The last time the Grizzlies and Thunder had an overtime playoff game in Memphis, I worked at the Gibson Guitar factory in downtown Memphis. I’d missed all of the games in the Spurs series, but I was at Game 4 against Oklahoma City. My shift at the factory started at 7 A.M., but I was at the Forum for all three overtimes, leaving depleted but excited, unable to talk for the next two days, so tired standing there at my workbench setting up guitars that I thought I might die—and thinking that if I did die of exhaustion, that it would be worth it to have been in the building for that game.
Tonight, the Grizzlies did not need three overtimes; they beat the Thunder in only one. But when the game started, it didn’t look like that was what was happening. It looked like the Grizzlies were about to get run out of their own building.
The first quarter started with a 7–0 Thunder run while the Grizzlies took 5 missed shots. Zach Randolph finally scored the first Griz basket at the 8:24 mark, and it looked like it was going to be a long night. The Grizzlies came out executing poorly. Tony Allen wasn’t getting his usual first-quarter layups, the defense looked like it was struggling to stay in front of Kevin Durant and struggling to keep Reggie Jackson and Thabo Sefolosha from driving to the rim unguarded.
Eventually shots started falling for the Grizzlies, but they still didn’t look right. After the first quarter, the Griz were down 29–18, they were getting outrebounded 14–7, and Keyon Dooling had already played three whole minutes.
Things did not improve in the second quarter. At one point the Grizzlies fell behind by 17 points, and the Grizzlies looked like they had come into Game 4 expecting to win and were surprised that the Thunder were executing well, as though the lack of Russell Westbrook meant they were incapable of putting up a fight. That is clearly not the case. Here are some of my anguished tweets from the second quarter:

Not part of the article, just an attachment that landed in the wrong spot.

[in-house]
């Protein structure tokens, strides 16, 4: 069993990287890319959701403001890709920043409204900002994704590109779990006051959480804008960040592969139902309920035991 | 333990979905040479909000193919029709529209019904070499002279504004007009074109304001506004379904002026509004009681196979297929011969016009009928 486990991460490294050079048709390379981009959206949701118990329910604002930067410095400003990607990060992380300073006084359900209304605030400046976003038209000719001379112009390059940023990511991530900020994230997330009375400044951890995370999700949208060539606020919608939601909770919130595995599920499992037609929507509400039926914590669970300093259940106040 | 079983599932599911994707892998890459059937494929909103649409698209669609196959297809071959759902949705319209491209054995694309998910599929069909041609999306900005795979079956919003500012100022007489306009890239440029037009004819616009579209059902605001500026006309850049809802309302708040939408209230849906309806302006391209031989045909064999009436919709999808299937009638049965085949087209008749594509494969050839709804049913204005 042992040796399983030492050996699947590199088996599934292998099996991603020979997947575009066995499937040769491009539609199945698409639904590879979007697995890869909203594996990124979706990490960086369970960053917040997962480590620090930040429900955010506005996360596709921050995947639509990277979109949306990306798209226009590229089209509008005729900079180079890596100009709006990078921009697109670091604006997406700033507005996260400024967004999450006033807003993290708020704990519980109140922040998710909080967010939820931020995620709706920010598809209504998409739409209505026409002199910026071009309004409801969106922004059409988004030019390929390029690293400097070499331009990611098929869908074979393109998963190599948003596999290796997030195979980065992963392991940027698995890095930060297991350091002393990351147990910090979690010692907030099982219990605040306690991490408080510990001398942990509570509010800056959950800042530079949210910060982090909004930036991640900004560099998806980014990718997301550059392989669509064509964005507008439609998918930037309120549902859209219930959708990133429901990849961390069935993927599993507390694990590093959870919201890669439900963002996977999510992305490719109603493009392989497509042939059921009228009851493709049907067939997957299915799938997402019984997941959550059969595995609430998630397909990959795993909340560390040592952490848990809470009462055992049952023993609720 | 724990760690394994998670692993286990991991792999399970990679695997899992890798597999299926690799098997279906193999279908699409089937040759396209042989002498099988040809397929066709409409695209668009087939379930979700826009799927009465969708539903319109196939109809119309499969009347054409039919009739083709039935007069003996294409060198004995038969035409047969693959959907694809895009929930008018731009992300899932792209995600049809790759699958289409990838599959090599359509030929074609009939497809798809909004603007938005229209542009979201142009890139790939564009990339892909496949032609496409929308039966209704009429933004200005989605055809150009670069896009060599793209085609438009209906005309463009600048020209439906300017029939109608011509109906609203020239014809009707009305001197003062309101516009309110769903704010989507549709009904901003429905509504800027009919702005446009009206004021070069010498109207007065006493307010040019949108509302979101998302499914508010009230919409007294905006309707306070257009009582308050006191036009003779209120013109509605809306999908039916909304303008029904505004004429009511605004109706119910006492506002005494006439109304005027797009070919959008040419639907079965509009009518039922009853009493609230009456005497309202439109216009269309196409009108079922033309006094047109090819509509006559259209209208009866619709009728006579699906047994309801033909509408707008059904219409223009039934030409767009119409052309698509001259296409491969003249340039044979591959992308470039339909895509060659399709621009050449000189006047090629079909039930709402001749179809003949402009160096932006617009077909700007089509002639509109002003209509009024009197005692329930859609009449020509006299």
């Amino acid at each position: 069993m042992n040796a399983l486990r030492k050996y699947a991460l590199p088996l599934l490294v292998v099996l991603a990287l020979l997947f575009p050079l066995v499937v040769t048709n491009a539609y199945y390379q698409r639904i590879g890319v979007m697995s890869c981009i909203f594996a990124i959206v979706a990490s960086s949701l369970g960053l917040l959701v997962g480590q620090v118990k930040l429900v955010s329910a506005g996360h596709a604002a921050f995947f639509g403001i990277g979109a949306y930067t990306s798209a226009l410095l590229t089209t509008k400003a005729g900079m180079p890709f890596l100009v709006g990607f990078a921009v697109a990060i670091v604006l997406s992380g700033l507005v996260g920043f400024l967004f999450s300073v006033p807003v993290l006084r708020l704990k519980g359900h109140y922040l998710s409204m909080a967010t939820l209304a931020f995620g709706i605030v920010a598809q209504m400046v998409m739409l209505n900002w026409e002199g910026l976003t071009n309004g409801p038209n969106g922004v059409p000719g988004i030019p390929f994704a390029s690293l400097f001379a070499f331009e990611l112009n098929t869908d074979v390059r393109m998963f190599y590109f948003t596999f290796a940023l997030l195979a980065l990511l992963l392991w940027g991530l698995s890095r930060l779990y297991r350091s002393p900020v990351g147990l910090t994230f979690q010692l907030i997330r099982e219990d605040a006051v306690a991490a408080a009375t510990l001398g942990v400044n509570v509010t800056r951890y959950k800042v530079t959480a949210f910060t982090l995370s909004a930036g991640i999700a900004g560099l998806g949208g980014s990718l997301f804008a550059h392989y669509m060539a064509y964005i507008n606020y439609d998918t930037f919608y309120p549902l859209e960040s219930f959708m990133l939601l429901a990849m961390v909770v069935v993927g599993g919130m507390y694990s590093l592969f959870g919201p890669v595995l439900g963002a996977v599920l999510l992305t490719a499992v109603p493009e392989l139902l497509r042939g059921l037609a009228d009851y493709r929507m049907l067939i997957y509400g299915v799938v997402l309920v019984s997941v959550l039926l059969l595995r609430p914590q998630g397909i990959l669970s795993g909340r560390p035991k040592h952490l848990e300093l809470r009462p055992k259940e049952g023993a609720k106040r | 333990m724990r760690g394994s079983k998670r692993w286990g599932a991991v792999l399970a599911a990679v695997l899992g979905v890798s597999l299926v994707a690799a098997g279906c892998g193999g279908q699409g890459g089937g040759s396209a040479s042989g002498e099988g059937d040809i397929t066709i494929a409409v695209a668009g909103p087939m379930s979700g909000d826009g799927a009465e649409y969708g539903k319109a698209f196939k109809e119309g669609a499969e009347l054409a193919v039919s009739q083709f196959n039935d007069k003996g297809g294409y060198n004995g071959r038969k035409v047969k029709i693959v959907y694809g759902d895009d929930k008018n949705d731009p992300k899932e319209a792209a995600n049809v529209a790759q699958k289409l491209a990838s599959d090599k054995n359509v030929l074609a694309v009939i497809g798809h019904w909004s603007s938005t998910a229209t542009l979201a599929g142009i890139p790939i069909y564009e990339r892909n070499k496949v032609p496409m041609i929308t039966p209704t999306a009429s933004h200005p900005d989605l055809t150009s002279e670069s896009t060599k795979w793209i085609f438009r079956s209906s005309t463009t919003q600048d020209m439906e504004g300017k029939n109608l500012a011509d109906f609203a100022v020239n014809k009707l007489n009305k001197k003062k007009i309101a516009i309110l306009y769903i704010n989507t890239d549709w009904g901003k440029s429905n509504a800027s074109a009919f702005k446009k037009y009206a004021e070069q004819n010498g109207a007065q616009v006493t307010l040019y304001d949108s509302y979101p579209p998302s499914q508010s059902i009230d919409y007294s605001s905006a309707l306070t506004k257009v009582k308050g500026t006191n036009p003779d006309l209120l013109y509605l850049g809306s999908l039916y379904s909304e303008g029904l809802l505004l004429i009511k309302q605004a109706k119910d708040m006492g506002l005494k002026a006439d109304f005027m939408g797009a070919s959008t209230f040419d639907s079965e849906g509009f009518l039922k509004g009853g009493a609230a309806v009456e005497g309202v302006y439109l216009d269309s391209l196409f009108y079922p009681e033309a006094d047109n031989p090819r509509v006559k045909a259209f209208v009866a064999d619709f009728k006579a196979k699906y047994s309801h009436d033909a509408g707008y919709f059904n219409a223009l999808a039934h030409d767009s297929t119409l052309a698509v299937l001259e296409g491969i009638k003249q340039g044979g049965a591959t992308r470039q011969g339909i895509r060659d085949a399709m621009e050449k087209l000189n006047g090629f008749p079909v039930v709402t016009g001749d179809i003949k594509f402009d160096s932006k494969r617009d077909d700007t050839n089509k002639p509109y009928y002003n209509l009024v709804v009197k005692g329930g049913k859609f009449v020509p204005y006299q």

This is an abomination. I would have stayed home tonight if I knew the Grizzlies were going to stay home, too.— Grizzly Bear Blues (@sbnGrizzlies) May 14, 2013
How about you stop letting Kevin Martin get to the rim unguarded? How's that sound, Grizzlies? Can we do that?— Grizzly Bear Blues (@sbnGrizzlies) May 14, 2013
The Keyon Dooling Experience: "Foxey Lady" played on a Casio keyboard by a toddler?— Grizzly Bear Blues (@sbnGrizzlies) May 14, 2013
Thanks to 7 points from Mike Conley and 6 from Jerryd Bayless, and the fact that Serge Ibaka’s buzzer-beater basket was thrown out for being juuuuust a little late, the Griz only trailed 8 at halftime. It felt like the Thunder gave the Grizzlies everything they had in the first half, and it felt like if the Griz could claw their way back into the game in the third quarter, the Thunder weren’t going to play any better than they’d already played.
The third quarter was where the Grizzlies reasserted themselves in the game, and finally started to play like the Memphis Grizzlies have played all year. The Thunder scored 20 points, but the Grizzlies scored 28, led by 10 from Marc Gasol, and the defense ratcheted up the intensity to “Crazy Grizzly Loco Insane” levels—something that had been missing from the whole first half—with Tony Allen and Mike Conley both making some critical defensive plays.
The best thing that happened to the Grizzlies in the whole game was the lineup of Conley-Bayless-Allen-Randolph-Gasol that appeared towards the end of the third quarter. With three guards out there, the Grizzlies were able to capitalize on the offense of Jerryd Bayless and the defense of Tony Allen at the same time, and the Thunder started having a hard time. When that lineup entered the game, the Griz were down 68–59, and within three minutes of basketball, they trailed by a single basket, down only 72–70. By the end of the quarter, everything was tied up at 76.